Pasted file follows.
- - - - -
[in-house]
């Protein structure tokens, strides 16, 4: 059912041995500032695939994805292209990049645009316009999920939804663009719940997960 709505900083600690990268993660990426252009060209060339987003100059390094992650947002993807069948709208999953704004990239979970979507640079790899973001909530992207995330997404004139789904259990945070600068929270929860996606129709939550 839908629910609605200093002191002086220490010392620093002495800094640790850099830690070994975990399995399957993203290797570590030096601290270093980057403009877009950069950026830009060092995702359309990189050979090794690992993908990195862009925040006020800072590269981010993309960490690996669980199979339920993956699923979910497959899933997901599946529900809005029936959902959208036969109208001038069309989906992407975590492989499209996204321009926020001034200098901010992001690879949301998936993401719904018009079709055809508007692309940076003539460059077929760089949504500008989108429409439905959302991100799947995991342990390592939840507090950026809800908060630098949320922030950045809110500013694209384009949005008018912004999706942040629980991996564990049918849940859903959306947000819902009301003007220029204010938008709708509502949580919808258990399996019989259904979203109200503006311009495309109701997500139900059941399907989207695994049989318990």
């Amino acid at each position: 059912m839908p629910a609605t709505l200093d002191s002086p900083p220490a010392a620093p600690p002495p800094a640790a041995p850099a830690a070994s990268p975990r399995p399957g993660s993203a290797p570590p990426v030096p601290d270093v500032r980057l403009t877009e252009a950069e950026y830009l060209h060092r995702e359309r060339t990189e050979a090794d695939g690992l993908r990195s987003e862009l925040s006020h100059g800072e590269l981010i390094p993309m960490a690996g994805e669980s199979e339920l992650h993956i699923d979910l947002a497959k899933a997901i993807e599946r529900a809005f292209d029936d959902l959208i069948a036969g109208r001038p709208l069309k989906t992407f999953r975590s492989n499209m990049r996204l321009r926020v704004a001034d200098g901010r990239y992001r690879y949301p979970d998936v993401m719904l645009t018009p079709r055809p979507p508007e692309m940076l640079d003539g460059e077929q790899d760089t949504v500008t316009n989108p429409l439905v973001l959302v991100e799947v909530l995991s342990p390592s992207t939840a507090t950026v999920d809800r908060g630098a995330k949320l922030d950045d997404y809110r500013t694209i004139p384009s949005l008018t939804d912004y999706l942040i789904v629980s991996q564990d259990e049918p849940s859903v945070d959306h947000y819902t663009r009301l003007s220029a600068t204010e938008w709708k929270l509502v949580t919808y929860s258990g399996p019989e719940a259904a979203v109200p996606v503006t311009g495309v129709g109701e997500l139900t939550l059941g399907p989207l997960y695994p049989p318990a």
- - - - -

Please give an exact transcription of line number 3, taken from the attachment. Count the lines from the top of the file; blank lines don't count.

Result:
């Amino acid at each position: 059912m839908p629910a609605t709505l200093d002191s002086p900083p220490a010392a620093p600690p002495p800094a640790a041995p850099a830690a070994s990268p975990r399995p399957g993660s993203a290797p570590p990426v030096p601290d270093v500032r980057l403009t877009e252009a950069e950026y830009l060209h060092r995702e359309r060339t990189e050979a090794d695939g690992l993908r990195s987003e862009l925040s006020h100059g800072e590269l981010i390094p993309m960490a690996g994805e669980s199979e339920l992650h993956i699923d979910l947002a497959k899933a997901i993807e599946r529900a809005f292209d029936d959902l959208i069948a036969g109208r001038p709208l069309k989906t992407f999953r975590s492989n499209m990049r996204l321009r926020v704004a001034d200098g901010r990239y992001r690879y949301p979970d998936v993401m719904l645009t018009p079709r055809p979507p508007e692309m940076l640079d003539g460059e077929q790899d760089t949504v500008t316009n989108p429409l439905v973001l959302v991100e799947v909530l995991s342990p390592s992207t939840a507090t950026v999920d809800r908060g630098a995330k949320l922030d950045d997404y809110r500013t694209i004139p384009s949005l008018t939804d912004y999706l942040i789904v629980s991996q564990d259990e049918p849940s859903v945070d959306h947000y819902t663009r009301l003007s220029a600068t204010e938008w709708k929270l509502v949580t919808y929860s258990g399996p019989e719940a259904a979203v109200p996606v503006t311009g495309v129709g109701e997500l139900t939550l059941g399907p989207l997960y695994p049989p318990a």